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Common Antibacterial Agent Triclosan Linked to Muscle Damage

  • Written by: Martha Garcia
  • 1 Comment

Researchers indicate that triclosan, which is a common antibacterial agent used in many personal care products in the United States, could be damaging to muscles. 

In a study published in the Proceedings of the National Academy of Sciences of the United states of America (PNAS) and conducted by researchers at the University of California, Davis, and the University of Colorado, triclosan (TCS) was found to hinder muscle contractions and reduce muscle strength when tested on fish and mice.

Triclosan is added to many personal care products as an antibacterial agent. It is used in hand soap, deodorants, toothpaste and is added to other products like bedding, clothing and toys to reduce the risk of bacterial contamination.

The U.S. Environmental Protection Agency estimates that more than 1 million pounds of triclosan are produced annually in the U.S.

According to the consumer watchdog group Beyond Pesticides, formerly known as the National Coalition Against the Misuse of Pesticides, many common products are known to contain triclosan including Dial Liquid Soap, Clearasil Daily Face Wash, Colgate Total Toothpaste, Revlon ColorStay LipSHINE Lip color, Old Spice High Endurance Stick Deodorant and many others.

During the experiments, scientists performed many tests using doses of triclosan that are similar to what people and animals are exposed to everyday. Anesthetized mice had a 25% reduction in heart function within only 20 minutes of triclosan exposure and 18% reduction in grip strength.

In another experiment, triclosan impaired the ability of isolated heart muscle cells and skeletal muscle fibers in mice to contract. Researchers noted that the normal communication between proteins that function as calcium channels was impaired as a result of exposure to triclosan, causing skeletal and cardiac muscle failure.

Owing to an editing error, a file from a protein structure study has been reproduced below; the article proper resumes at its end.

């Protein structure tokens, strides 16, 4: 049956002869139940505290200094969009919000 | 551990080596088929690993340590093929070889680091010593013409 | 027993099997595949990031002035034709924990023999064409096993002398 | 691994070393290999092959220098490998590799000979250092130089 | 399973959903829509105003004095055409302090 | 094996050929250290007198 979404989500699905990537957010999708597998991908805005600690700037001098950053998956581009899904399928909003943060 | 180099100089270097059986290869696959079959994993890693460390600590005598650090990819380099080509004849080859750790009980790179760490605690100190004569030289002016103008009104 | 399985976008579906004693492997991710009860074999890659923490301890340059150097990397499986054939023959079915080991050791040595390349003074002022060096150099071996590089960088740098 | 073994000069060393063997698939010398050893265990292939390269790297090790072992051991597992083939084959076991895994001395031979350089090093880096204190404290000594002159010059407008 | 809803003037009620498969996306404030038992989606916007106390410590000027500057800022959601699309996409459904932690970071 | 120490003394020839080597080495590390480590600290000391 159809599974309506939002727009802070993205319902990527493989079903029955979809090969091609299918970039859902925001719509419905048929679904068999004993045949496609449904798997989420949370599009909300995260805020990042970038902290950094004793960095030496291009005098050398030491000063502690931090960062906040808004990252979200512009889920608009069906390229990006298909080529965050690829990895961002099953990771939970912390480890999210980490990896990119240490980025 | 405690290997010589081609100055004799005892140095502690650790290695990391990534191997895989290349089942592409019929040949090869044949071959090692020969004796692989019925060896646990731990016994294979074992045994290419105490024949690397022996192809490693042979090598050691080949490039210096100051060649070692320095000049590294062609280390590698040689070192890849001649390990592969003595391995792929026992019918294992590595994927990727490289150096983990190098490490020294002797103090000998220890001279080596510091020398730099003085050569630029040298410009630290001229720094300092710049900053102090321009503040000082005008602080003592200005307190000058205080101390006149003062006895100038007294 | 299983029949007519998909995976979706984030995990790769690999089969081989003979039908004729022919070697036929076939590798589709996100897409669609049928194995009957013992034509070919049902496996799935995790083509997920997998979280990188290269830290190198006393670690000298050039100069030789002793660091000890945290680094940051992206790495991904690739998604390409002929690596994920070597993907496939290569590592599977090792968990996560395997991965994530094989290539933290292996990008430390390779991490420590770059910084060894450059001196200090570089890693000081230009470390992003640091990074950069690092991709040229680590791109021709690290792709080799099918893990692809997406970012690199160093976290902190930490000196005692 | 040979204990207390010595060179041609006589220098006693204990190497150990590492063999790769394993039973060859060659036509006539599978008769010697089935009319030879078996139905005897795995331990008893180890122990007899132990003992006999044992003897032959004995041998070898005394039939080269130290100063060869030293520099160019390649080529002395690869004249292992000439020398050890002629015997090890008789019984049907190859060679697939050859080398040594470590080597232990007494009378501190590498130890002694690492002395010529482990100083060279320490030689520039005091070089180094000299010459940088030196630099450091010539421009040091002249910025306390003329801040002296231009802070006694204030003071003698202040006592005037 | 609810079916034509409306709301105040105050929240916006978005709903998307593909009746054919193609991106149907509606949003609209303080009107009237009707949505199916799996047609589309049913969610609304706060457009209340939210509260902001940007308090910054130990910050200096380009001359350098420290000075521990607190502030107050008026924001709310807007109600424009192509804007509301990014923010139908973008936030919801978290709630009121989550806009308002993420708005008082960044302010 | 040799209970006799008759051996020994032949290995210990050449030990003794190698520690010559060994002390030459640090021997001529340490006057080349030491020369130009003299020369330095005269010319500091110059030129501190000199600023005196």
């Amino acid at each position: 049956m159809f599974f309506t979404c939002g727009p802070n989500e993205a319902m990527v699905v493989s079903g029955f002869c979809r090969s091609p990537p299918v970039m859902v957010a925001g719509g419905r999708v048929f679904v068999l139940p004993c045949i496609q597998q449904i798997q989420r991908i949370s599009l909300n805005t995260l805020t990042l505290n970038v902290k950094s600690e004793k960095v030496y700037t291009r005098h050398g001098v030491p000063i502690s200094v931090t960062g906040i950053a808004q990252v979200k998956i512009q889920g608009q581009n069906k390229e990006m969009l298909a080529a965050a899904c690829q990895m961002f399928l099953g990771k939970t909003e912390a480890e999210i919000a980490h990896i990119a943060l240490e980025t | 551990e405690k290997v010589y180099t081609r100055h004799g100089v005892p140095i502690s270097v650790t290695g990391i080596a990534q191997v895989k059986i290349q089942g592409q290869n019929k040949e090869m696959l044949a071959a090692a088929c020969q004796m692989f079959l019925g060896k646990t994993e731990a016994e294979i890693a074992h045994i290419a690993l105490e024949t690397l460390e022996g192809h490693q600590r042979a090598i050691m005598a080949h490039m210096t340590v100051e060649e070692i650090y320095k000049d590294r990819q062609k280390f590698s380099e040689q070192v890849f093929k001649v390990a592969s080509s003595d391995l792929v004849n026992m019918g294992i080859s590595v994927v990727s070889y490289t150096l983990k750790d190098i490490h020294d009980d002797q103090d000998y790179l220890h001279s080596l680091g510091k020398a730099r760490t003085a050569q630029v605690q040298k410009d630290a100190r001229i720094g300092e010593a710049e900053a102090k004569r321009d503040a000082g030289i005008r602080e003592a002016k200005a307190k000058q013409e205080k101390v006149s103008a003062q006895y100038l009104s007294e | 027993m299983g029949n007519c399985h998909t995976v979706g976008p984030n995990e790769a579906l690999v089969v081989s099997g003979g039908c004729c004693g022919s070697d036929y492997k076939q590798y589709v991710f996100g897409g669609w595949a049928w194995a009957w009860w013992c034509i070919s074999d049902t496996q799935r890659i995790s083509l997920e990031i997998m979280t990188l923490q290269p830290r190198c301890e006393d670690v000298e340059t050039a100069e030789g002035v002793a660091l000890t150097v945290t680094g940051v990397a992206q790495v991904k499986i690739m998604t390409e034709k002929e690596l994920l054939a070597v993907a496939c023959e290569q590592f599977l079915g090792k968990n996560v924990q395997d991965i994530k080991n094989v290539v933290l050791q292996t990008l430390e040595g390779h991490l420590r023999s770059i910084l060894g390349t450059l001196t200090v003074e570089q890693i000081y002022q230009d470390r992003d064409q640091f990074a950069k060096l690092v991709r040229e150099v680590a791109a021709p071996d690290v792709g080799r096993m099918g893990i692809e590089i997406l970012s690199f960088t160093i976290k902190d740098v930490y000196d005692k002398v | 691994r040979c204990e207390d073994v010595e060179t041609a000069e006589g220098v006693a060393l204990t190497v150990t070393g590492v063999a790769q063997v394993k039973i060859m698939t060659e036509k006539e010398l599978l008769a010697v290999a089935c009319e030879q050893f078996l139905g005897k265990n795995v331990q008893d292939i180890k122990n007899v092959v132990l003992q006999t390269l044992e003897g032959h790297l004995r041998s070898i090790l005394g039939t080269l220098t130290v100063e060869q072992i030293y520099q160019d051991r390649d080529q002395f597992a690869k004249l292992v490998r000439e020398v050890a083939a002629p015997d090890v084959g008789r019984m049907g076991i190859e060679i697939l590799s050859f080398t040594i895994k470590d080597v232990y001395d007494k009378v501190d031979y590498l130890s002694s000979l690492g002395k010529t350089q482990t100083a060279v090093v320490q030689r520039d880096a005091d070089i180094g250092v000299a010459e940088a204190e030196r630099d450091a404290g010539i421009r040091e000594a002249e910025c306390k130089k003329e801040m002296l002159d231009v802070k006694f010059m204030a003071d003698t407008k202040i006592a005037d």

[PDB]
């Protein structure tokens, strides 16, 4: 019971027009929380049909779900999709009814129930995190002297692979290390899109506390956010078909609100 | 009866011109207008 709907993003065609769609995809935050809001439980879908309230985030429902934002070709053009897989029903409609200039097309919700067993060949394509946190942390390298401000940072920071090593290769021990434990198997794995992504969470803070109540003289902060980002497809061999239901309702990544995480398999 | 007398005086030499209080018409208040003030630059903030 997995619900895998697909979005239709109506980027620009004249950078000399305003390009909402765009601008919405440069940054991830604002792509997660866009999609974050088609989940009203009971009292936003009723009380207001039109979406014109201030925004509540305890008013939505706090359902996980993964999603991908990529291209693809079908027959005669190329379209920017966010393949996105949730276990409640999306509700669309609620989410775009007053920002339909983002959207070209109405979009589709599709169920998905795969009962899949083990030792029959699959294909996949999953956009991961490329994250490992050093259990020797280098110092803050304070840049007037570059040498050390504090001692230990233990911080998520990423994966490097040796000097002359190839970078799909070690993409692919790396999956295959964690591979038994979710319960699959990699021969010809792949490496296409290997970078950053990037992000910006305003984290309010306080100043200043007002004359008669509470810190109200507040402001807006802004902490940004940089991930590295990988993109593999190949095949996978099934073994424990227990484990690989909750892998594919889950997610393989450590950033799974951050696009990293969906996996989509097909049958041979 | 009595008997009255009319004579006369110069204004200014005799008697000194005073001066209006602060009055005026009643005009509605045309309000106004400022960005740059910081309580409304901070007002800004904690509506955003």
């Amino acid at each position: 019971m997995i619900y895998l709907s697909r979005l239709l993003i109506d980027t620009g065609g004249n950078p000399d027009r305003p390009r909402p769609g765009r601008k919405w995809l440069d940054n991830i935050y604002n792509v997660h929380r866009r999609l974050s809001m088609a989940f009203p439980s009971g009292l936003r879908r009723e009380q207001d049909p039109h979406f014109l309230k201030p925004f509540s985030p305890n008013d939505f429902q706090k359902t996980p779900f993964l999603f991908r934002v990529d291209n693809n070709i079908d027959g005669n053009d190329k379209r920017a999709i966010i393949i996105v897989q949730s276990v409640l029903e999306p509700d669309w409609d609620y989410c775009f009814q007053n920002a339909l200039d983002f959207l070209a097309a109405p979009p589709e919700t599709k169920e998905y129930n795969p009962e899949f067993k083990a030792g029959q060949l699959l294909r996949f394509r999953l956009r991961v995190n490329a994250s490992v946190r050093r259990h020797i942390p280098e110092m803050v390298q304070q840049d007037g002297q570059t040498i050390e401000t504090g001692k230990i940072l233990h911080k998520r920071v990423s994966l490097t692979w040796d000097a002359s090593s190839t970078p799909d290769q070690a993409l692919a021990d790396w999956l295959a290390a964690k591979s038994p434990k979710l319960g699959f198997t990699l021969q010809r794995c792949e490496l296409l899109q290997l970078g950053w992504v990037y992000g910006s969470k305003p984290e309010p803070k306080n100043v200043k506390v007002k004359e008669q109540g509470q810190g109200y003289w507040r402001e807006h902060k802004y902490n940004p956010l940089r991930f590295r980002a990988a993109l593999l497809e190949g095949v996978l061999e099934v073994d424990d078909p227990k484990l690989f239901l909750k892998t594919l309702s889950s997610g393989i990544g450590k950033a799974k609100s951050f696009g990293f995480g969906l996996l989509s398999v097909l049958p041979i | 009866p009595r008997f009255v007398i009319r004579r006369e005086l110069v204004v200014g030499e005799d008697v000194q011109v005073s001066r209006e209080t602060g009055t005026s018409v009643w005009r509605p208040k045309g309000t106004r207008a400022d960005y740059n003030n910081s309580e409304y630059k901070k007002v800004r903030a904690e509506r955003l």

“The effects of triclosan on cardiac function were really dramatic,” said Nipavan Chiamvimonvat in a press release regarding the findings. Chiamvimonvat is a study co-author and professor of cardiovascular medicine at UC Davis. “Although triclosan is not regulated as a drug, this compound acts like a potent cardiac depressant in our models.”

Researchers also studied the effect triclosan had on fathead minnows after exposure in the water for seven days. The minnows had a significant reduction in swimming activity and muscle impairment.

Previous studies also linked Triclosan to the disruption of reproductive hormone activity and of cell signaling in the brain. These and other studies regarding bacteria have raised questions whether triclosan, and other antibacterial agents, may potentially make bacteria resistant to antibiotics with continued overuse of the products.

The EPA also notes that triclosan is commonly detectable in human urine, blood and breast milk.

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1 comment

  1. Christine, R.N. (Ret.) Reply

    Worked in the Operating Room for 35 years. Scrubbed daily with antibacterial soaps for an initial 10 minutes and then 3-5 minutes in between surgical procedures. I have Atrial Fibrillation, Hypothyroidism and severe muscle cramps in legs, feet, and arms.
    None of my 9 siblings suffered from these maladies.

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